Incident Response Policy

February 28, 2022


The purpose of the Incident Response Policy is to mandate Incident Response activities within St. George’s University and University Support Services (collectively the Enterprise). Incident Response (IR) activities at the Enterprise must be driven by a framework to respond quickly, decisively, and appropriately to an incident.


This policy applies to any response to an IT security incident that originates from, is directed toward, or otherwise impacts the Enterprise.


  • Event: An event is any observable occurrence in an Information System and/or Network. Not all events are adverse events.
  • Adverse Event: An adverse event is an event that is an exception to the normal operation of Information Systems and/or Networks. Generally, adverse events are events with a negative consequence, such as; system crashes, packet floods, unauthorized use of a system privileges, unauthorized access to sensitive data, and execution of malware that destroys data.  Not all adverse events become incidents.
  • Incident: An incident is an adverse event that, as assessed by IT Security staff, violates Enterprise Computing Policies; other Enterprise policy, standard, or code of conduct; or threatens the confidentiality, integrity, or availability of IT Information Systems or Enterprise Data.

Roles and Responsibilities

  • Incident Response Team(IRT): manages incidents pursuant to the Incident Response Plan. It is the responsibility of the Incident Response Team to detect and respond to any incidents.
  • Incident Response Lead: A single employee, with one or more designated alternates, should oversee incident response.
  • Incident Response Coordinator: Employee who is responsible for assembling all the data pertinent to an incident, communication with appropriate parties, ensure that the information is complete, and reporting on incident status both during and after the investigation.
  • Incident Response Handler: Employees who gather, reserve, and analyze evidence so that an incident can be progressed and brought to conclusion.
  • IT Leadership: IT Leadership is accountable for policy writing, review, testing, and training of this policy.
  • IT Operations: IT Staff responsible for administering IT Systems, who can be called upon during an incident to complete various actions.
  • Other Employees: Can include any or all of the following, depending on the incident: Company Officers/Compliance/Legal/HR

Policy Statement

This plan outlines the most general tasks for Incident Response and will be supplemented by specific internal guidelines and procedures that describe the use of security tools and/or channels of communication.  These internal guidelines and procedures are subject to amendment as technology changes.  This plan includes the following:

  • Preparation: Includes the establishment and use of policies, procedures, technology & tools, effective governance, and communications plans, that enables the IRT to assess an event and/or respond to an incident.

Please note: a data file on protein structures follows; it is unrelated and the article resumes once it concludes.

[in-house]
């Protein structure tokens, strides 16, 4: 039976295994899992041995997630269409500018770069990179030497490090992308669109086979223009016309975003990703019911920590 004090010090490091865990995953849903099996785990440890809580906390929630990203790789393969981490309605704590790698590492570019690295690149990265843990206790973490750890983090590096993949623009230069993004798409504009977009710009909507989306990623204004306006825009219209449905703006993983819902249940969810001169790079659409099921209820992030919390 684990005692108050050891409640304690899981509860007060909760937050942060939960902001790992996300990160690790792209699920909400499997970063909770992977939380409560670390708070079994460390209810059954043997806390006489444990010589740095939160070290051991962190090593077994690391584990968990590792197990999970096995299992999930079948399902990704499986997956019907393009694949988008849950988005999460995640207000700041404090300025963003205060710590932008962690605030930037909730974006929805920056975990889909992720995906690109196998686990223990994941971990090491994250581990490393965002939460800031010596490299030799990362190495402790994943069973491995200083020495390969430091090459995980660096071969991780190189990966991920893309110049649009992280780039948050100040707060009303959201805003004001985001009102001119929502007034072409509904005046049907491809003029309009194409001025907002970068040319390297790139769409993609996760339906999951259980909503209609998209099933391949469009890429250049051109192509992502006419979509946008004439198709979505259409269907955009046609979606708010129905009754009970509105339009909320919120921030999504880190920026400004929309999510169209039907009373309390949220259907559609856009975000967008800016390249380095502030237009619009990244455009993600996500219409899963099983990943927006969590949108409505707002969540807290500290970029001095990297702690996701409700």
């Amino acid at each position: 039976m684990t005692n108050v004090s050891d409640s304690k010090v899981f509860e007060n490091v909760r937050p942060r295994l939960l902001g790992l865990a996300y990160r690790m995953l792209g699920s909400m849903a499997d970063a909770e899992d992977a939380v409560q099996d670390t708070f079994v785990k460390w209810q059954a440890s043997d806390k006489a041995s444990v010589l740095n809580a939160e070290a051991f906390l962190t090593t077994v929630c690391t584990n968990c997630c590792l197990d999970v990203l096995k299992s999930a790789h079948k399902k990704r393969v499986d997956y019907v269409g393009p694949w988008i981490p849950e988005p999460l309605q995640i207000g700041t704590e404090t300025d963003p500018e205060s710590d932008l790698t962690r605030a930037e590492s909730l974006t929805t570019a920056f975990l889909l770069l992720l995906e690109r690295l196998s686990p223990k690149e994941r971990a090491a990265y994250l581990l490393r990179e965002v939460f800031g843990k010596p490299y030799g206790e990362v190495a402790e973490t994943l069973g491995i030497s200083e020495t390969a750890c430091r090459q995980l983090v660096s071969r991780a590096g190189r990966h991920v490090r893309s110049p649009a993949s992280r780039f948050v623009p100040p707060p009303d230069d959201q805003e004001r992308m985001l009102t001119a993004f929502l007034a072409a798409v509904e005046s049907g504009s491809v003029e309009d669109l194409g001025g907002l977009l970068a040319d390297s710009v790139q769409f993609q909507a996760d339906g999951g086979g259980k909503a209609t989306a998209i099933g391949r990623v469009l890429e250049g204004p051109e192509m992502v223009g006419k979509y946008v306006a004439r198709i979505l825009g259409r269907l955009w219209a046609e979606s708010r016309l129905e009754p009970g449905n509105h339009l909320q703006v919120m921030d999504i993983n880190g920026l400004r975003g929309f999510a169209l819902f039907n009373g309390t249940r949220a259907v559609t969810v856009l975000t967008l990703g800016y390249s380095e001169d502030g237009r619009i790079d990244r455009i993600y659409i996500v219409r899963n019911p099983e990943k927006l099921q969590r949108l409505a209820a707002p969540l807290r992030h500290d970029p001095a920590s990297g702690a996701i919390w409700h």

• Detection & Analysis: Detection is the discovery of an adverse event with security tools or notification by an inside or outside party about a suspected incident. This phase includes the declaration and initial classification of the incident.  This phase includes sub-procedures for prioritization, escalation, and communication.
  • Containment, Eradication, & Recovery
    • Containment: Where the affected host or system is identified, isolated, or otherwise mitigated. Most incidents require containment, however, containment strategies can vary based on the type of incident
    • Eradication: Eradication may be necessary to eliminate components of the incident.
    • Recovery: Consists of restoring systems to normal operation, confirming that systems are functioning normally, vulnerabilities are remediated to prevent similar incidents.
  • Post Incident Activity: Includes the activity in which the incident is reviewed to understand at a minimum, what happened, what went wrong, how well was the response implemented/managed, and areas of improvement.
  • Incident Notification: When an incident is analyzed and prioritized, the incident response team will notify the appropriate individuals so that all who need to be involved will play their roles.  Exact reporting requirements can vary from incident to incident, but parties that are typically notified include Directory of Security, Corporate Officers, HR, Legal, Compliance, Business Owners, and in some cases external vendors, business partners, law enforcement, regulatory authorities, affected individuals.
  • Documentation: Information relevant to the incident is maintained according to the Enterprise standards.  These can include emails, system data, log data, and investigatory notes.

Testing and Adaptation
The Enterprise must test Incident Response capabilities regularly with measures such as simulations.

The IR Plan must include processes for periodic review and the incorporation of lessons learned after an incident or formal IR testing has occurred. Updates made to the IR Plan must be approved by the Cyber Security Committee and communicated to relevant stakeholders.

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